This is an account of early translations of the Bible. Patrick Duffy draws on Henry Wansbrough OSB’s book, The Story of the Bible: How it came to us (Darton, Longman and Todd 2006).
The generalisation is that the Old Testament was written in Hebrew, while the New Testament was written in Greek.
But one Old Testament book, Wisdom, and some additions to Daniel (Ch 3 – The Song of the Children in the Fiery Furnace, Ch 13 – Susanna and the elders and Ch 14 – Bel and the Dragon) were composed in Greek and though not accepted as part of the Jewish scriptures (or of Protestants bibles), they do form part of the Catholic canon of scripture. They are sometimes numbered among called “deuterocanonical” (= somewhat 2nd class) or “apocryphal” (two senses 1. = hidden or rarely seen. 2. = not fully authentic). For more on the Apocryphal Books, see http://members.aol.com/twarren13/apoc.html
The whole bible
In the mid fourth century the bible was translated into Gothic – an East Germanic language that has since disappeared from the areas of Scythia, Dacia and Pannonia. This was done by Ulfilas (318-388), an Arian missionary to those areas ordained bishop by Eusebius in Constantinople. Saint Mesrob (360-440) translated into Armenian. And around the same time there were translations into Syriac, Coptic, Geez (Ethiopic) and Georgian. Vetus Latina (Old Latin) is a collective name given to the biblical texts in Latin that were translated before St Jerome’s Vulgate became the standard bible for Latin-speaking Western Christians. http://www.newadvent.org/cathen/15367a.htm
The Vulgate (380-404)
In the year 382 Jerome (340-420), on the orders of Pope Damasus began translating the Old Testament from the Greek version (the Septuagint) into Latin for what became known as the Vulgate (Latin versio vulgata = “the common i.e. popular, version). At that time, the authority of the Septuagint was so strong that he thought of it as “the original” which he began to translate, but he also was careful to check it against other (Hebrew and Aramaic) sources.
But by 390 after contact with Jewish scholars he took the revolutionary step of going back to the original Hebrew (what he now came to call “hebraica veritas” (= “the Hebrew truth”) in order to prevent the Jews reproaching Christians with the accusation of the falsity of its scriptures. By doing this he certainly seems to accord, at least in his own mind, a special authority to Hebrew as the original language of composition.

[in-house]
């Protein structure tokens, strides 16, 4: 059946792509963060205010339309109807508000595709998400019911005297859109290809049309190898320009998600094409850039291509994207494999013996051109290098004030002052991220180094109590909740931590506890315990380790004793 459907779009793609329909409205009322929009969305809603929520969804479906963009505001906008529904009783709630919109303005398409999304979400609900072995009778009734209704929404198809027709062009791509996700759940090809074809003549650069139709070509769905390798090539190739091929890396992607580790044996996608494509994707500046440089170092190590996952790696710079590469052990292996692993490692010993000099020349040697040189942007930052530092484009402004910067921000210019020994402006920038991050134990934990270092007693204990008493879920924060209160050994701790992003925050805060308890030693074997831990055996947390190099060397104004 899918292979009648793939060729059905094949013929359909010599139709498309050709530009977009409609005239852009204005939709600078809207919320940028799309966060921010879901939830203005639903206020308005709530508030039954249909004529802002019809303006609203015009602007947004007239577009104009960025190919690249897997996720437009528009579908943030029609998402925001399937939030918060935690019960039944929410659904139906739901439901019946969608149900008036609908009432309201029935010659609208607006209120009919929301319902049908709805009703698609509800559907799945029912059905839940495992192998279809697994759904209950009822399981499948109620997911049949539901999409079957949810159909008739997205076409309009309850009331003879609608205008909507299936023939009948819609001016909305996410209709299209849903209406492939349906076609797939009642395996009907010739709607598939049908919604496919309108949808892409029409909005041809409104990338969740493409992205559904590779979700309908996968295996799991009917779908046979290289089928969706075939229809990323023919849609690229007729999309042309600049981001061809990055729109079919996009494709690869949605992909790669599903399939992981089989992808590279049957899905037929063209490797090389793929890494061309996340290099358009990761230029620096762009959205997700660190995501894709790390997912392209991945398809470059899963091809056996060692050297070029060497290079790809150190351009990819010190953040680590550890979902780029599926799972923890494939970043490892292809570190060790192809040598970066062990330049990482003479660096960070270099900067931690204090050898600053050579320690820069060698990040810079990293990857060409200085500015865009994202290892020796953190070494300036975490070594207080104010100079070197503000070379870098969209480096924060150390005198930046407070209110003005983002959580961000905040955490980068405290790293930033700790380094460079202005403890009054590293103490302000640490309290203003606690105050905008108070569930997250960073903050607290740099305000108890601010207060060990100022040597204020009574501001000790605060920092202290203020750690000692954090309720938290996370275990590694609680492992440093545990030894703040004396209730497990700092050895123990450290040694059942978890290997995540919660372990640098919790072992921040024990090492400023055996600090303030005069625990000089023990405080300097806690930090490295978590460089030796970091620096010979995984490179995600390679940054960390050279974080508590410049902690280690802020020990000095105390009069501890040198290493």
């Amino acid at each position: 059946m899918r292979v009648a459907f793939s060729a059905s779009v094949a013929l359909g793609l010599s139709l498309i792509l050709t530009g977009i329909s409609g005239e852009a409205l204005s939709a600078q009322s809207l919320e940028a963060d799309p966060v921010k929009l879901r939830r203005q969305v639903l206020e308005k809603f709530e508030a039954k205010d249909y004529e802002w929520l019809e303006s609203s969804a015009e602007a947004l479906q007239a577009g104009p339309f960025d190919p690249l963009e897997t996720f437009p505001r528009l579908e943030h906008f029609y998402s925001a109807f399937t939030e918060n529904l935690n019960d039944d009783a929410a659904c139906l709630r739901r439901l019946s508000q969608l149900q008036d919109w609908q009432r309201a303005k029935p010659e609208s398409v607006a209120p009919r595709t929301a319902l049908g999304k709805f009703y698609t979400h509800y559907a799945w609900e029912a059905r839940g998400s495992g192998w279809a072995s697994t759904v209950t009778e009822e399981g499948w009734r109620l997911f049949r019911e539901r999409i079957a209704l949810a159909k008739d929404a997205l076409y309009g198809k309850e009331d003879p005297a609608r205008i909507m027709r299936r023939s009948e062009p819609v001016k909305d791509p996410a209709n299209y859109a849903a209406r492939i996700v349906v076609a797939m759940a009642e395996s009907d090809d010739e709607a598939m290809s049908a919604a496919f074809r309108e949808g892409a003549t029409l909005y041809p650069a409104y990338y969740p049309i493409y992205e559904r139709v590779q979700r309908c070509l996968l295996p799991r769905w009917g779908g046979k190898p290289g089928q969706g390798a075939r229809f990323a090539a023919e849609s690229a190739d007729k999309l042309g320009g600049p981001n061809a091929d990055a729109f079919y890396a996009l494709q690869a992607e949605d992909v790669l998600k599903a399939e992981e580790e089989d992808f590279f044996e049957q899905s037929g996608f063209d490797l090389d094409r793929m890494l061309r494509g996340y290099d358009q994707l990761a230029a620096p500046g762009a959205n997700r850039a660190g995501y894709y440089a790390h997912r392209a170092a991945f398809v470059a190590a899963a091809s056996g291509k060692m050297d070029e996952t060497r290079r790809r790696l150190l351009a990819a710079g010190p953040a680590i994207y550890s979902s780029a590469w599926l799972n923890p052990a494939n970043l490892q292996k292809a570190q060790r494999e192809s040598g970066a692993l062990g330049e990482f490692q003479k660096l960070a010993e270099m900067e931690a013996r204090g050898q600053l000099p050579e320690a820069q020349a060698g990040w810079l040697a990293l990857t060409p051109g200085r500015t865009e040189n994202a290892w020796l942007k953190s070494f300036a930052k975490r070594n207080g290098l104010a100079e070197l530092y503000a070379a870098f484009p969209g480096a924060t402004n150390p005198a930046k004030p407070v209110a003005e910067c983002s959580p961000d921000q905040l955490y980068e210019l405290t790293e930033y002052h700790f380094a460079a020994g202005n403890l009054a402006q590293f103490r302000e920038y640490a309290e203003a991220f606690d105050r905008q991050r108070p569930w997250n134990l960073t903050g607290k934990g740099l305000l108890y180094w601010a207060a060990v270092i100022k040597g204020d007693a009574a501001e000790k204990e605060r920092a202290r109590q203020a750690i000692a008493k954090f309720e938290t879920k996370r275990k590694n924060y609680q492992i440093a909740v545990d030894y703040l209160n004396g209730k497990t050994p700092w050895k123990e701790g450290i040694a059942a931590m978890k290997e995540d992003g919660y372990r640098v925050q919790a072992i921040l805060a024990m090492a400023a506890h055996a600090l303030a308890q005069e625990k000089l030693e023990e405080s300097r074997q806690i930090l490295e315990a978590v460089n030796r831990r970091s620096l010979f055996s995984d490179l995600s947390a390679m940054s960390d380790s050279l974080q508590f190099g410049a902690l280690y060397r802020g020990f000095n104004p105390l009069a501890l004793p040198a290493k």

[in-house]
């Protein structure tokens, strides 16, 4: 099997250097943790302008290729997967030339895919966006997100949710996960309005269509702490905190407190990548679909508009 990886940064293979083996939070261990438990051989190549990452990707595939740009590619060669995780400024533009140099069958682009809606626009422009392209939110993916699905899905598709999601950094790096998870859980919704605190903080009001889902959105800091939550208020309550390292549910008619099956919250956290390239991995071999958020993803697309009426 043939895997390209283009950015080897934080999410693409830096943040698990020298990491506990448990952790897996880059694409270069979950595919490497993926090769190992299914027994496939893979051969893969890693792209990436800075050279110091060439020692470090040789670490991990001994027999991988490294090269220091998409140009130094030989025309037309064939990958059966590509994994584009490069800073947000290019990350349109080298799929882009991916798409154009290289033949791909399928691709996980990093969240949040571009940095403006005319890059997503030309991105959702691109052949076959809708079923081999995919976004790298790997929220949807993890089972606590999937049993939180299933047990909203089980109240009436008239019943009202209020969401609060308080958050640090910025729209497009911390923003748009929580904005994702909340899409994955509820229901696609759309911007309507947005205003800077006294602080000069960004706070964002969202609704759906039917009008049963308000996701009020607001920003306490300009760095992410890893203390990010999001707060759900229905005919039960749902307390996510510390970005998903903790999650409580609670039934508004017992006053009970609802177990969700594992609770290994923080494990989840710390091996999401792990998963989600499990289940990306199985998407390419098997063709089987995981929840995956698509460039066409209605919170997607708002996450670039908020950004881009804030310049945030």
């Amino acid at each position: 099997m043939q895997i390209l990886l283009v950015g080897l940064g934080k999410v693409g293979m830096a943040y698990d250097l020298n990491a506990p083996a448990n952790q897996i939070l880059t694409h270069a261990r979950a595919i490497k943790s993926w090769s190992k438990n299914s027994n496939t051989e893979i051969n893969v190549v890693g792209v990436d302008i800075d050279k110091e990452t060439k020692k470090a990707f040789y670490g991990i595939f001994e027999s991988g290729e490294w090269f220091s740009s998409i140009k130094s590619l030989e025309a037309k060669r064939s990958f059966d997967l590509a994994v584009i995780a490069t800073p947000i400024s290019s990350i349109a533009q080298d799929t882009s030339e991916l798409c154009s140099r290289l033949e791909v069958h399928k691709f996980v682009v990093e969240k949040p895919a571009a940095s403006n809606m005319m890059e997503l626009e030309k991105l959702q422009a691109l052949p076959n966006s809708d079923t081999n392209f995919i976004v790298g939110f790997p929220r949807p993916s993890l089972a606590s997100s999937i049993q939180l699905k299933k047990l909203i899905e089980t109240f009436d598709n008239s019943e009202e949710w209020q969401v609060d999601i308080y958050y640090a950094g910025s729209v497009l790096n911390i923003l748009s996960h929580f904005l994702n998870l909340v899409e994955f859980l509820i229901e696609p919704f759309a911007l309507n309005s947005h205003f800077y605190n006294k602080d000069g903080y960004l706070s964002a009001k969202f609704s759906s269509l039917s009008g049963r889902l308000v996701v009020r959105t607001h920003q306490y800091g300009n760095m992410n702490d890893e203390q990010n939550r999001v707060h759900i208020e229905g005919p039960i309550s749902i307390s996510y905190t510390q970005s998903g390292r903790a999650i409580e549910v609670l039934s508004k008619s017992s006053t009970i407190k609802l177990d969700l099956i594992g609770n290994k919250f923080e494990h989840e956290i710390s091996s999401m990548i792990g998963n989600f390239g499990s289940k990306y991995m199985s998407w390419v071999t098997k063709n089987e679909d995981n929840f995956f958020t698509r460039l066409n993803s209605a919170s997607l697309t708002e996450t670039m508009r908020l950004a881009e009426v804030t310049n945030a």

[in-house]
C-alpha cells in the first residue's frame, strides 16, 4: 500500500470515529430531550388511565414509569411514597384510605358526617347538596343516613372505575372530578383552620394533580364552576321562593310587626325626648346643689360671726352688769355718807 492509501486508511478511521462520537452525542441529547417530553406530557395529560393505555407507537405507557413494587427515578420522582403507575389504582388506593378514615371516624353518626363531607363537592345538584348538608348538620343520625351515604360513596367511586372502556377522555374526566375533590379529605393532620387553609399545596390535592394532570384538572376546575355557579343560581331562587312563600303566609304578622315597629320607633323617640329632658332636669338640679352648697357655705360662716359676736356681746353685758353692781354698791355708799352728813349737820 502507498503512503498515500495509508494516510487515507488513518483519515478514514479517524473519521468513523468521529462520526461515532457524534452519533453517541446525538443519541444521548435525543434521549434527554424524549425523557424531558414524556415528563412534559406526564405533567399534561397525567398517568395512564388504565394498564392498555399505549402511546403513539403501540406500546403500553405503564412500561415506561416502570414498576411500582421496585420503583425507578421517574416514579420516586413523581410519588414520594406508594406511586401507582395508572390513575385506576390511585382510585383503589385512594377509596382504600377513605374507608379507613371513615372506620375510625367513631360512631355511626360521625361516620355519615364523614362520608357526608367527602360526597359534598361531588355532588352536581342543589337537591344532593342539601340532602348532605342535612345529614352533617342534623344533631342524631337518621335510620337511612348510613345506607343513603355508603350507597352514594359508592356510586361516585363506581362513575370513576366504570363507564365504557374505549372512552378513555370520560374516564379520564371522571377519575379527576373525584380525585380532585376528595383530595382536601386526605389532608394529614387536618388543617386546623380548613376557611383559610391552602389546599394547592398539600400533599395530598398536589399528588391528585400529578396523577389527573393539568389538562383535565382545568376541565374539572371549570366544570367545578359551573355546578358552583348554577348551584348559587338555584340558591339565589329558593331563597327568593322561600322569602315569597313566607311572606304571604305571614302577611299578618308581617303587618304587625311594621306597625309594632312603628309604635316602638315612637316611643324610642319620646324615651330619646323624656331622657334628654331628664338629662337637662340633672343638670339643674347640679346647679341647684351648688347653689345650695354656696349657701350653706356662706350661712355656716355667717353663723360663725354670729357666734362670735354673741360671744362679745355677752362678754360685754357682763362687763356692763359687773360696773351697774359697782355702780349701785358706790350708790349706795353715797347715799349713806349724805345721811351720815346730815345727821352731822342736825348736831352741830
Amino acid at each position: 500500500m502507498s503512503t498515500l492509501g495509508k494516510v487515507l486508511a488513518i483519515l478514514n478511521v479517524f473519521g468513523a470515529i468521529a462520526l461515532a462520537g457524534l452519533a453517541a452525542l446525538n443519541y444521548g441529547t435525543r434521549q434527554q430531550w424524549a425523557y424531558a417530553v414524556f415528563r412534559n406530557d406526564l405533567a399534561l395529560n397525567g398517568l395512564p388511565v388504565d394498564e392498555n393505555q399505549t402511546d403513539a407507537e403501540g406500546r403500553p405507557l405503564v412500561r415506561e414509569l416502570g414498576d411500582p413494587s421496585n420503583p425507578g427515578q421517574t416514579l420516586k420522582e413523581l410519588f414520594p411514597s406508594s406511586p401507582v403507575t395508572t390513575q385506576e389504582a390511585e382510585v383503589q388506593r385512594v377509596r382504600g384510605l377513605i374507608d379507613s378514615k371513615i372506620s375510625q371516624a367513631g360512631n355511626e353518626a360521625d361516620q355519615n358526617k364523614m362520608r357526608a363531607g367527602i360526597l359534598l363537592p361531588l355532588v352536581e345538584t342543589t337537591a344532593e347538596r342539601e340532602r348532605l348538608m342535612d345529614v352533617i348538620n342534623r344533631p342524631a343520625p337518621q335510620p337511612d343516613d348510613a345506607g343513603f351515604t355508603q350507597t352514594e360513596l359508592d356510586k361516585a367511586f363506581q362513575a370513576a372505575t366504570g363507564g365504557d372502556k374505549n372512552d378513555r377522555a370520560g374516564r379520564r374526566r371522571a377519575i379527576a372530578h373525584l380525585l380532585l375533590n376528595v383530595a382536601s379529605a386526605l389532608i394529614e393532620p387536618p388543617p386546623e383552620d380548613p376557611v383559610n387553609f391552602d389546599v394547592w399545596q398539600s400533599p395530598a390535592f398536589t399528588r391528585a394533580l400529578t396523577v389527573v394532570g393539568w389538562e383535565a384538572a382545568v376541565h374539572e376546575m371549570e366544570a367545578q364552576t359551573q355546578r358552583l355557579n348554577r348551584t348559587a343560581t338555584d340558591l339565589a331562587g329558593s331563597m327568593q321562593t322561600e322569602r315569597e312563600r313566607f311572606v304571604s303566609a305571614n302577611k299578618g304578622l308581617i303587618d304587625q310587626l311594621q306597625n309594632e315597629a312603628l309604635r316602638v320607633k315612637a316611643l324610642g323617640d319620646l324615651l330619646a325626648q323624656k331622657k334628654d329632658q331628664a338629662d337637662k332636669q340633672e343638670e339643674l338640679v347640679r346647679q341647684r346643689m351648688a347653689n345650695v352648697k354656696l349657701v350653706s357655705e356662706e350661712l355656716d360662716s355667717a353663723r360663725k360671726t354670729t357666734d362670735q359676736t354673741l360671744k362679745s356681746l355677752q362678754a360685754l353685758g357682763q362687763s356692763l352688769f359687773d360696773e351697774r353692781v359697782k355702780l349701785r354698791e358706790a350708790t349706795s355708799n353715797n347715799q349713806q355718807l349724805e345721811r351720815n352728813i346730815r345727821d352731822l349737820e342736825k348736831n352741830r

Origen (185-254) had provided a six column parallel reading of different versions (two in Hebrew and four in Greek) which Jerome used. Origen also wisely left room in his concept of inspiration for divine guidance in the transmission of the text. Jerome tried to be more faithful to the original Hebrew text, but he wasn’t always as successful as his ideal might have wished.
While allowing that some translators do better than others, it is not unreasonable to maintain allowance for some divine guidance for translators even today.
Most modern Catholic translations of the Old Testament use the original Hebrew manuscripts and refer to the Septuagint to decide between different possible translations where the Hebrew text is unclear, corrupt or ambiguous.
The Orthodox Church
On the other hand, the Eastern Orthodox Church prefers the Septuagint as the basis for translating the Old Testament into other languages, and the Greek Orthodox Church (which has no need for translation) continues to use the Septuagint as its official text in its liturgy today.
Slavonic languages (884)
One of the most important early translations of the Middle Ages was that done into the Slavonic language by Saint Methodius, reputedly in six months (March to October 884). He and his brother Cyril went as missionaries to Greater Moravia and after controversy with some intruding German bishops went to Rome where Pope Adrian II (867-872) warmly received them, authenticated their mission and encouraged their project of a Slavic liturgy in Moravia. It was to develop this project that they had trained assistants and translated the bible. This had an enormous effect on the development of East European languages, bibles and liturgies.
For more on this story, see
For information on translations into other languages, see http://www.newadvent.org/cathen/15367a.htm
The all-in-one Latin bible: a pandect
Cassiodorus (490-585) was Roman soldier and statesman who on his retirement became a monk and established a monastery and library at Vivarium near Naples (490-583). Among the accumulated treasures of the library he established were an all-in-one Latin bible, called a pandect (Gk pan = everything, and dechomai = receive, take hold of). Cassiodorus mentions having three copies. One of these was in nine volumes, but the other two were the whole Old and New Testaments in one volume.
However, the earliest extant pandect bible is the Codex Amiatinus. It was produced in the early 8th century at the double monastery at Wearmouth and Jarrow near Tyneside in England. The Abbot Ceolfrid was bringing it to Rome to present it to the Pope when he died en route in Florence (715), where it is now at the Bibliotheca Laurentiana there. It needs two men to carry it (40 kilos) and would have required the skins of more than 500 calves to produces its pages!